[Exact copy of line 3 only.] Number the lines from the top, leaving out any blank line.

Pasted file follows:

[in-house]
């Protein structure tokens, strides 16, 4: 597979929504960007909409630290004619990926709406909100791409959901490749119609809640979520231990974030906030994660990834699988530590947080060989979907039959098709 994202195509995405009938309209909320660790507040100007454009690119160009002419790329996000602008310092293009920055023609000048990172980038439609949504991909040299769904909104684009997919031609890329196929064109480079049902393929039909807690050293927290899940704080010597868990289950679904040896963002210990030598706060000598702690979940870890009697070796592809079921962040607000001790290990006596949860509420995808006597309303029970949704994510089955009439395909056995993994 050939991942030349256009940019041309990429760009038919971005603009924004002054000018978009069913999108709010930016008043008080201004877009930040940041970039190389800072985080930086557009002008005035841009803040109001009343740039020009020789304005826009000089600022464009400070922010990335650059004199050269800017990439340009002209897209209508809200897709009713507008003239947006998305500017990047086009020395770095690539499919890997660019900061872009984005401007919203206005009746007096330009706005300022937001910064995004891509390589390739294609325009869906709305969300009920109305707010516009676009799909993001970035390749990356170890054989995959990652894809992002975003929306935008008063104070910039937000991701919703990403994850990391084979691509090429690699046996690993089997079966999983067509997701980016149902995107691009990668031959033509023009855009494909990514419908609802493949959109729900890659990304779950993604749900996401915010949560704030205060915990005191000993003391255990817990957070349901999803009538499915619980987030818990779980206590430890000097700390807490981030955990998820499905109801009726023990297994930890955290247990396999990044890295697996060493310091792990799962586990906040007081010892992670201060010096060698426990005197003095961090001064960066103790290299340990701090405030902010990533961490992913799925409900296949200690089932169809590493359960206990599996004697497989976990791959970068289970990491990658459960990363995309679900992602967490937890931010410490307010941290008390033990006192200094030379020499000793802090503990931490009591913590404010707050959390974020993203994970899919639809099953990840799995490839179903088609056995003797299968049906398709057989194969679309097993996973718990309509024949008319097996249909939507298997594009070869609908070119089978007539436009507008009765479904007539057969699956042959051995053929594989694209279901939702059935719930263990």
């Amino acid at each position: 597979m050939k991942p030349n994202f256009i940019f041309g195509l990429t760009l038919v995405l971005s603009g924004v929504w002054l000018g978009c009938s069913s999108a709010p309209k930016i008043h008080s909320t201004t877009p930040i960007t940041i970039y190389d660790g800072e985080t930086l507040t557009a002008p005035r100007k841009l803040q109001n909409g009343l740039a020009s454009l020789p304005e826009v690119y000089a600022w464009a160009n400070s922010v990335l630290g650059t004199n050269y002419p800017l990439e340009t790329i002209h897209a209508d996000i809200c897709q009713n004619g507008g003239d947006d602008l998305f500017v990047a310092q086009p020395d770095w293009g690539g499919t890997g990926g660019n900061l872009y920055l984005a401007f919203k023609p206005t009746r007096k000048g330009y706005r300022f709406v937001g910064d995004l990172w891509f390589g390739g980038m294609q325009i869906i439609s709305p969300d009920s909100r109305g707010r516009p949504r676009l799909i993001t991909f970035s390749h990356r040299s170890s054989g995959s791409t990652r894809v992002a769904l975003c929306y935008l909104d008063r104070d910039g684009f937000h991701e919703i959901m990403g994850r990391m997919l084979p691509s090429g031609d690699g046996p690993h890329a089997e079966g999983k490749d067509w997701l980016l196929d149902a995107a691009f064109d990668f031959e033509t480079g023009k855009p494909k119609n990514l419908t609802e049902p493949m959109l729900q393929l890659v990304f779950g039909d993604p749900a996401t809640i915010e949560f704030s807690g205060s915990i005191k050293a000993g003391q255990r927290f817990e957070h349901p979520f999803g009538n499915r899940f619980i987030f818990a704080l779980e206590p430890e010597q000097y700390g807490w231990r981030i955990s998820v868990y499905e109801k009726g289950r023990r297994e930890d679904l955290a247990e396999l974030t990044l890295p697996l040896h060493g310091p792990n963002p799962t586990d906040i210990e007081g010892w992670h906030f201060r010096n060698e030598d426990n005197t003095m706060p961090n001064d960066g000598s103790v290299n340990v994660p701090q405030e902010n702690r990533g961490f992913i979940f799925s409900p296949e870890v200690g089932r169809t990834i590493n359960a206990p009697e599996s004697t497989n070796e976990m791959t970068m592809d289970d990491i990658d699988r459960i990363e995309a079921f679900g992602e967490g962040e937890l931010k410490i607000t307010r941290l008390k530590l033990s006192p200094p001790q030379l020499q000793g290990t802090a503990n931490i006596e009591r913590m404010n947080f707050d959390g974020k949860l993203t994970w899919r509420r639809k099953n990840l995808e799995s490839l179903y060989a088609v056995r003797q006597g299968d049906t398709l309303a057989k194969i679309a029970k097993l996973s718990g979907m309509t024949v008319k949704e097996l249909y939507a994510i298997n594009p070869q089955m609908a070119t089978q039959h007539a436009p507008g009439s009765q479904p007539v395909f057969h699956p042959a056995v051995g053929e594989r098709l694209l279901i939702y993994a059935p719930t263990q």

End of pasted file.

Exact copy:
């Amino acid at each position: 597979m050939k991942p030349n994202f256009i940019f041309g195509l990429t760009l038919v995405l971005s603009g924004v929504w002054l000018g978009c009938s069913s999108a709010p309209k930016i008043h008080s909320t201004t877009p930040i960007t940041i970039y190389d660790g800072e985080t930086l507040t557009a002008p005035r100007k841009l803040q109001n909409g009343l740039a020009s454009l020789p304005e826009v690119y000089a600022w464009a160009n400070s922010v990335l630290g650059t004199n050269y002419p800017l990439e340009t790329i002209h897209a209508d996000i809200c897709q009713n004619g507008g003239d947006d602008l998305f500017v990047a310092q086009p020395d770095w293009g690539g499919t890997g990926g660019n900061l872009y920055l984005a401007f919203k023609p206005t009746r007096k000048g330009y706005r300022f709406v937001g910064d995004l990172w891509f390589g390739g980038m294609q325009i869906i439609s709305p969300d009920s909100r109305g707010r516009p949504r676009l799909i993001t991909f970035s390749h990356r040299s170890s054989g995959s791409t990652r894809v992002a769904l975003c929306y935008l909104d008063r104070d910039g684009f937000h991701e919703i959901m990403g994850r990391m997919l084979p691509s090429g031609d690699g046996p690993h890329a089997e079966g999983k490749d067509w997701l980016l196929d149902a995107a691009f064109d990668f031959e033509t480079g023009k855009p494909k119609n990514l419908t609802e049902p493949m959109l729900q393929l890659v990304f779950g039909d993604p749900a996401t809640i915010e949560f704030s807690g205060s915990i005191k050293a000993g003391q255990r927290f817990e957070h349901p979520f999803g009538n499915r899940f619980i987030f818990a704080l779980e206590p430890e010597q000097y700390g807490w231990r981030i955990s998820v868990y499905e109801k009726g289950r023990r297994e930890d679904l955290a247990e396999l974030t990044l890295p697996l040896h060493g310091p792990n963002p799962t586990d906040i210990e007081g010892w992670h906030f201060r010096n060698e030598d426990n005197t003095m706060p961090n001064d960066g000598s103790v290299n340990v994660p701090q405030e902010n702690r990533g961490f992913i979940f799925s409900p296949e870890v200690g089932r169809t990834i590493n359960a206990p009697e599996s004697t497989n070796e976990m791959t970068m592809d289970d990491i990658d699988r459960i990363e995309a079921f679900g992602e967490g962040e937890l931010k410490i607000t307010r941290l008390k530590l033990s006192p200094p001790q030379l020499q000793g290990t802090a503990n931490i006596e009591r913590m404010n947080f707050d959390g974020k949860l993203t994970w899919r509420r639809k099953n990840l995808e799995s490839l179903y060989a088609v056995r003797q006597g299968d049906t398709l309303a057989k194969i679309a029970k097993l996973s718990g979907m309509t024949v008319k949704e097996l249909y939507a994510i298997n594009p070869q089955m609908a070119t089978q039959h007539a436009p507008g009439s009765q479904p007539v395909f057969h699956p042959a056995v051995g053929e594989r098709l694209l279901i939702y993994a059935p719930t263990q």